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BLOUNT, RICHARD (1565–1638), jesuit, of the Leicestershire branch of the Blount family, was younger brother of Sir Thomas Pope Blount, of Osbaston, Leicestershire, and Tittenhanger, Hertfordshire, and grandson of Walter, son of John Blount, of Blunt's Hall, Staffordshire. Born in Leicestershire in 1565, he matriculated at Balliol College, Oxford. In 1583 his aunt Lady Paulet nominated him fellow of Trinity, but he only held the fellowship three weeks, leaving the university on becoming a catholic. On 22 July 1583 he reached the English college of Douay (then temporarily removed to Rheims), and next year entered the English college at Rome, where he was ordained priest in 1589. On 2 Sept. 1590 he left the college for Spain, in company with Father Robert Parsons, who in 1591 devised a plan for sending Blount and other priests into England. He applied to the Spanish admiral to equip them as if they were sailors who had formed part of the expedition against Spain under the Earl of Essex, and, having been taken prisoners, were now duly released, with permission to return to England. In this disguise they were on their arrival taken before Lord Howard of Effingham, afterwards Earl of Nottingham, the English lord high admiral, and as they had made themselves so accurately acquainted with the details of the expedition as to be able to answer all the questions put to them, they were without trouble or delay permitted to land. The stratagem came to Lord Burghley's ears when it was too late, and the searches and inquiries ordered by the privy council were without result (Morris, Troubles of our Catholic Forefathers, i. 190).

Blount found a home and a centre for his missionary work at Scotney Castle, the seat of the Darells of Sussex, and the narrative of his wonderful escape, in 1598, from the hands of the pursuivants who had beset and occupied that mansion has been recorded by Mr. William Darell. He entered the Society of Jesus in England in 1596, and was professed of the four vows 5 May 1608. In 1617 he was appointed superior of the English missions of the society, whose members so increased in number under his government, that from a handful of nineteen—four of whom were in captivity—in 1598, they had risen to nearly two hundred in 1619, including forty professed fathers, 109 being scattered up and down in England. Father-general Mutius Vitelleschi therefore determined to raise England to a vice-province of the society in the same year (1619), and appointed Blount the vice-provincial; and by letters patent dated 21 Jan. 1622–3, England was raised to a full province of the society, Father Blount being declared the first provincial (Foley, Records, vii. 65).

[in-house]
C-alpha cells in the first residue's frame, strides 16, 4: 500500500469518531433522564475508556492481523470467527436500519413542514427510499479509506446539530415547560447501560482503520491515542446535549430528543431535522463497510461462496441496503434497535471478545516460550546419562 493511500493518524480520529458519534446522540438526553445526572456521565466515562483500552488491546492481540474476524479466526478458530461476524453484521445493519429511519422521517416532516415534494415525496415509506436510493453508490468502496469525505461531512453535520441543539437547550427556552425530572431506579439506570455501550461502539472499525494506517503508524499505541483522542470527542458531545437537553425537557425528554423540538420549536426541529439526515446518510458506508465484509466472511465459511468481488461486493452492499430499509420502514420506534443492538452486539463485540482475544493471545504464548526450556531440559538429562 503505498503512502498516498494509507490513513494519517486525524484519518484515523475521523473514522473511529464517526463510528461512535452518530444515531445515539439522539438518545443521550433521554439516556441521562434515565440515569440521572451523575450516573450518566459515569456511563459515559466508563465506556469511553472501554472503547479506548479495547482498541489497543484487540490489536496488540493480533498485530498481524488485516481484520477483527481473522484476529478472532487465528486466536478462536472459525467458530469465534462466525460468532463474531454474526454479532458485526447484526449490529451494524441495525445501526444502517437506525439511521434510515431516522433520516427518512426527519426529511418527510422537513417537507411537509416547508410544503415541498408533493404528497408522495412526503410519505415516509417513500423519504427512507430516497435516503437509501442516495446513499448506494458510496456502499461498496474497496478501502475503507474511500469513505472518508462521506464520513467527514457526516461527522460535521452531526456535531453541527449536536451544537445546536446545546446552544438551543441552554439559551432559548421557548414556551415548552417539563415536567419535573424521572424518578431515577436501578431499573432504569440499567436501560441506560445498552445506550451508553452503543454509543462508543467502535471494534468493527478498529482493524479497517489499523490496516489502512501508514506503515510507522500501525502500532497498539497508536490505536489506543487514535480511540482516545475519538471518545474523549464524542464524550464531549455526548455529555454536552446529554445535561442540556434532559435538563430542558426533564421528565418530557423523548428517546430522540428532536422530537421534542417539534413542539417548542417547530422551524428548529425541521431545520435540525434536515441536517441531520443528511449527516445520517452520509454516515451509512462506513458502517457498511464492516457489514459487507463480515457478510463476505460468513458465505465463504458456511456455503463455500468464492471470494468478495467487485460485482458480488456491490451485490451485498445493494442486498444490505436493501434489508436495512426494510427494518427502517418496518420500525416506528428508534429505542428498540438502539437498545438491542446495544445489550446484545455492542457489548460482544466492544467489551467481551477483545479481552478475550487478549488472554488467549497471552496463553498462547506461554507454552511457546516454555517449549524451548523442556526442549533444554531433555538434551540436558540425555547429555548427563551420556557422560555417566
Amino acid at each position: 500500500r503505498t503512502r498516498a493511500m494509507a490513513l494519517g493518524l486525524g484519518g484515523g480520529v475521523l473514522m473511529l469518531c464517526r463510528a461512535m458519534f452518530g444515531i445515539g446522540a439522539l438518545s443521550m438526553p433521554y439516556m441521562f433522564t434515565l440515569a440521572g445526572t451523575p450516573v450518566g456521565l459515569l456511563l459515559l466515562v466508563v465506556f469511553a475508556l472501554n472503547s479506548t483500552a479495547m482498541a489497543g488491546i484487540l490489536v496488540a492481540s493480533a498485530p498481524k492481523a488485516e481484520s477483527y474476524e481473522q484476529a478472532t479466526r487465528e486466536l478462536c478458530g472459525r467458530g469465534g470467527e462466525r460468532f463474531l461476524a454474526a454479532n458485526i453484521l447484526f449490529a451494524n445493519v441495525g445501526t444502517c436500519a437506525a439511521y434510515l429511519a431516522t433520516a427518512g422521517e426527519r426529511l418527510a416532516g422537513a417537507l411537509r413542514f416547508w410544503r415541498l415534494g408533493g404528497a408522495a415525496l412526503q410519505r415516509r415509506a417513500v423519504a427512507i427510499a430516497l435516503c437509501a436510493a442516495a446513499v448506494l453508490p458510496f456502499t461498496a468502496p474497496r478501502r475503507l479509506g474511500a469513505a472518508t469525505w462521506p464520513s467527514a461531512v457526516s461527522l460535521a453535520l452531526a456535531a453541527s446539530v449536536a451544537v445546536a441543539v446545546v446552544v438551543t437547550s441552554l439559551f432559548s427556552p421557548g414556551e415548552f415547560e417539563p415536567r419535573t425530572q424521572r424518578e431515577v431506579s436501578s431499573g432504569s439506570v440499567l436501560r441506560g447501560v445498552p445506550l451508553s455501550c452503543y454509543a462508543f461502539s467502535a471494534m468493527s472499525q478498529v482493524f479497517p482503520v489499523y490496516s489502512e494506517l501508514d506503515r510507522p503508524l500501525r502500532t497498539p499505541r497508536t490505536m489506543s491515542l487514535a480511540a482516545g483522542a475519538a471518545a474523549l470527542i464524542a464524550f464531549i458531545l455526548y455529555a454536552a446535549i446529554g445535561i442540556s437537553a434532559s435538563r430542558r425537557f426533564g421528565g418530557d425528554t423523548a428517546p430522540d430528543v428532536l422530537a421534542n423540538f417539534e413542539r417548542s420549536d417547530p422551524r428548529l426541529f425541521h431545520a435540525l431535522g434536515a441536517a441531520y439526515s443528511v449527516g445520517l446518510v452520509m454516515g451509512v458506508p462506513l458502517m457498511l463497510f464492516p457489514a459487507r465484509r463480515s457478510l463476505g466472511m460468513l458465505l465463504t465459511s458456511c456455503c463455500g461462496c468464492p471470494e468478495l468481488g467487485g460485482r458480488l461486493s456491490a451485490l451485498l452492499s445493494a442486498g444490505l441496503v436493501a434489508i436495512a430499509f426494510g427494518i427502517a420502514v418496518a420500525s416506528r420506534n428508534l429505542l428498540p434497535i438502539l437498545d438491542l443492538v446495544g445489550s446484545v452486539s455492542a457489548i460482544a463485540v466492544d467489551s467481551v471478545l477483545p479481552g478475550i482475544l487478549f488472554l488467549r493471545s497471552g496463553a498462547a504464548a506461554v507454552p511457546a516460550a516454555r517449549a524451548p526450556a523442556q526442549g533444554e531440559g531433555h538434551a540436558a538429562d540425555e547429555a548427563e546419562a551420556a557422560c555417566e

Blount laboured in the English mission for nearly fifty years, and his escapes during the heat of the persecution were marvellous. After his escape from Scotney he passed to the house of a lady of rank, which was his home for the remainder of his life. The perils to which he was exposed made Blount so cautious that though when he died he had been more than forty years a jesuit, and twenty-one years superior in England, and though he wrote and received numberless letters, yet the place where he lived was so well kept secret that we are in ignorance of it even now. We know only that it was in London. It is said that Abbot, archbishop of Canterbury, was acquainted with his dwelling-place, and that the primate would make no use of his knowledge from a kindly remembrance of the time they had spent together at Oxford, and out of respect for the lady in whose house Blount resided. For fifteen years Blount kept himself out of sight of the domestics, and on the rare occasions when business took him from home he left the house and re-entered it by night. He died in London on 13 May 1638, and was buried in Queen Henrietta Maria's private chapel in Somerset House, which was then served by the Capuchin friars.

[More's Hist. Missionis Anglicanæ Soc. Jesu, 481; Tanner's Societas Jesu Apostolorum Imitatrix, 686; Oliver's Collections S. J. 55; Foley's Records, iii. 481, vii. 64; Panzani's Memoirs, 220–223; Morris's Troubles of our Catholic Forefathers, i. 157, 187–215, 320; Dodd's Church Hist. iii. 110.]

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